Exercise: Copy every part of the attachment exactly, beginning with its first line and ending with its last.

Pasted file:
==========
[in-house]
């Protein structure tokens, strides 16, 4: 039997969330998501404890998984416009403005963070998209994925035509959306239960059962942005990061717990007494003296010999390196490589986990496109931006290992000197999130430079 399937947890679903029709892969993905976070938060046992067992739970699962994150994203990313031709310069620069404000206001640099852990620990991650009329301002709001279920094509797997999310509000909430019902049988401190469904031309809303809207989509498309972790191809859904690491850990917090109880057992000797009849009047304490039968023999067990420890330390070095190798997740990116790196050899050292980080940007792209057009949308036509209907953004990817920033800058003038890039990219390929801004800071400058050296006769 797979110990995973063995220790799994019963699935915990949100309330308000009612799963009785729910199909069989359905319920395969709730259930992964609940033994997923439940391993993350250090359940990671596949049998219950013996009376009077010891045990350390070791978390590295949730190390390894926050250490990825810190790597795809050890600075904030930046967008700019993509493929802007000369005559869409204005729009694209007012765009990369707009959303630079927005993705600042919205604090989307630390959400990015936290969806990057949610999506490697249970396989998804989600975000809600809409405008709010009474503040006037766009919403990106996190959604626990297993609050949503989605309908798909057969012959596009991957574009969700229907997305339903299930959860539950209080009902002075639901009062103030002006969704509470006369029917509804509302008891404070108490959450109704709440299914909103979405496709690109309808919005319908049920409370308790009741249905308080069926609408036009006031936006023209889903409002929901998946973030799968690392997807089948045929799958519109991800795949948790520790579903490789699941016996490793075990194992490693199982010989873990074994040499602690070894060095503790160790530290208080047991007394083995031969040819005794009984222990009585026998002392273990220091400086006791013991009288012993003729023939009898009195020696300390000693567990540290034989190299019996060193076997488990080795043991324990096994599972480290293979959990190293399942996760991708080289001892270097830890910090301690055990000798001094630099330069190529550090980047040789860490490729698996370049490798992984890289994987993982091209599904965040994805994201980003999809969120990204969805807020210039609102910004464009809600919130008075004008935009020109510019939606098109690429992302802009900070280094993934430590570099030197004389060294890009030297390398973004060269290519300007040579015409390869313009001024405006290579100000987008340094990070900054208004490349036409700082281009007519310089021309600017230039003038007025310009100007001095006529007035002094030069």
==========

[in-house]
């Protein structure tokens, strides 16, 4: 039997969330998501404890998984416009403005963070998209994925035509959306239960059962942005990061717990007494003296010999390196490589986990496109931006290992000197999130430079 399937947890679903029709892969993905976070938060046992067992739970699962994150994203990313031709310069620069404000206001640099852990620990991650009329301002709001279920094509797997999310509000909430019902049988401190469904031309809303809207989509498309972790191809859904690491850990917090109880057992000797009849009047304490039968023999067990420890330390070095190798997740990116790196050899050292980080940007792209057009949308036509209907953004990817920033800058003038890039990219390929801004800071400058050296006769 797979110990995973063995220790799994019963699935915990949100309330308000009612799963009785729910199909069989359905319920395969709730259930992964609940033994997923439940391993993350250090359940990671596949049998219950013996009376009077010891045990350390070791978390590295949730190390390894926050250490990825810190790597795809050890600075904030930046967008700019993509493929802007000369005559869409204005729009694209007012765009990369707009959303630079927005993705600042919205604090989307630390959400990015936290969806990057949610999506490697249970396989998804989600975000809600809409405008709010009474503040006037766009919403990106996190959604626990297993609050949503989605309908798909057969012959596009991957574009969700229907997305339903299930959860539950209080009902002075639901009062103030002006969704509470006369029917509804509302008891404070108490959450109704709440299914909103979405496709690109309808919005319908049920409370308790009741249905308080069926609408036009006031936006023209889903409002929901998946973030799968690392997807089948045929799958519109991800795949948790520790579903490789699941016996490793075990194992490693199982010989873990074994040499602690070894060095503790160790530290208080047991007394083995031969040819005794009984222990009585026998002392273990220091400086006791013991009288012993003729023939009898009195020696300390000693567990540290034989190299019996060193076997488990080795043991324990096994599972480290293979959990190293399942996760991708080289001892270097830890910090301690055990000798001094630099330069190529550090980047040789860490490729698996370049490798992984890289994987993982091209599904965040994805994201980003999809969120990204969805807020210039609102910004464009809600919130008075004008935009020109510019939606098109690429992302802009900070280094993934430590570099030197004389060294890009030297390398973004060269290519300007040579015409390869313009001024405006290579100000987008340094990070900054208004490349036409700082281009007519310089021309600017230039003038007025310009100007001095006529007035002094030069």